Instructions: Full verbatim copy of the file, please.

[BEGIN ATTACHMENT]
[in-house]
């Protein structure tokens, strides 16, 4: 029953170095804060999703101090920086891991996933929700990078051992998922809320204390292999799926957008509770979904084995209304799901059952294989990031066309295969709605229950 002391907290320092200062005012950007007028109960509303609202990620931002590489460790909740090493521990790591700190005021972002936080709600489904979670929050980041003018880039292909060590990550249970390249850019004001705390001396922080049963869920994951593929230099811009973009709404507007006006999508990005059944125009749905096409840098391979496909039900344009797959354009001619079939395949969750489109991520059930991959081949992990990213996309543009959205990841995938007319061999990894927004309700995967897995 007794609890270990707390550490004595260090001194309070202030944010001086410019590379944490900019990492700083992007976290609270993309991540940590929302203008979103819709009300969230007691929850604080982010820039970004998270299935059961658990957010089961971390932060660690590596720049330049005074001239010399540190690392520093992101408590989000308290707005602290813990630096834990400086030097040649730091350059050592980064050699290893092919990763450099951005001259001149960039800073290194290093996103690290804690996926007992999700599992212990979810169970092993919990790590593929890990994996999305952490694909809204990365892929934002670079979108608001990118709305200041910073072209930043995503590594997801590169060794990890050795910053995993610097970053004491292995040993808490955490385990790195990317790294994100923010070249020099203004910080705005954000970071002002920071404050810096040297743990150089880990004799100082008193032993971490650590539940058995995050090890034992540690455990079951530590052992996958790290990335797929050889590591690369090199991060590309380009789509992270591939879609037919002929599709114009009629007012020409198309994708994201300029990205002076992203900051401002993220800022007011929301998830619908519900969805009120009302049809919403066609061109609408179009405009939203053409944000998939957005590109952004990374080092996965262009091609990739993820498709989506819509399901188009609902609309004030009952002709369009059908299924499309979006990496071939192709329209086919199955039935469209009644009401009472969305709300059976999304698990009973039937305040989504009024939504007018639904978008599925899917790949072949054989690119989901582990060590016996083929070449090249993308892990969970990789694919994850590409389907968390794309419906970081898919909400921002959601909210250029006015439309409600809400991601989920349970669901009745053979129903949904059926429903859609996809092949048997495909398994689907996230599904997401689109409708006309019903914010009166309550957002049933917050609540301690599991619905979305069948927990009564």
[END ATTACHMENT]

[in-house]
């Protein structure tokens, strides 16, 4: 029953170095804060999703101090920086891991996933929700990078051992998922809320204390292999799926957008509770979904084995209304799901059952294989990031066309295969709605229950 002391907290320092200062005012950007007028109960509303609202990620931002590489460790909740090493521990790591700190005021972002936080709600489904979670929050980041003018880039292909060590990550249970390249850019004001705390001396922080049963869920994951593929230099811009973009709404507007006006999508990005059944125009749905096409840098391979496909039900344009797959354009001619079939395949969750489109991520059930991959081949992990990213996309543009959205990841995938007319061999990894927004309700995967897995 007794609890270990707390550490004595260090001194309070202030944010001086410019590379944490900019990492700083992007976290609270993309991540940590929302203008979103819709009300969230007691929850604080982010820039970004998270299935059961658990957010089961971390932060660690590596720049330049005074001239010399540190690392520093992101408590989000308290707005602290813990630096834990400086030097040649730091350059050592980064050699290893092919990763450099951005001259001149960039800073290194290093996103690290804690996926007992999700599992212990979810169970092993919990790590593929890990994996999305952490694909809204990365892929934002670079979108608001990118709305200041910073072209930043995503590594997801590169060794990890050795910053995993610097970053004491292995040993808490955490385990790195990317790294994100923010070249020099203004910080705005954000970071002002920071404050810096040297743990150089880990004799100082008193032993971490650590539940058995995050090890034992540690455990079951530590052992996958790290990335797929050889590591690369090199991060590309380009789509992270591939879609037919002929599709114009009629007012020409198309994708994201300029990205002076992203900051401002993220800022007011929301998830619908519900969805009120009302049809919403066609061109609408179009405009939203053409944000998939957005590109952004990374080092996965262009091609990739993820498709989506819509399901188009609902609309004030009952002709369009059908299924499309979006990496071939192709329209086919199955039935469209009644009401009472969305709300059976999304698990009973039937305040989504009024939504007018639904978008599925899917790949072949054989690119989901582990060590016996083929070449090249993308892990969970990789694919994850590409389907968390794309419906970081898919909400921002959601909210250029006015439309409600809400991601989920349970669901009745053979129903949904059926429903859609996809092949048997495909398994689907996230599904997401689109409708006309019903914010009166309550957002049933917050609540301690599991619905979305069948927990009564």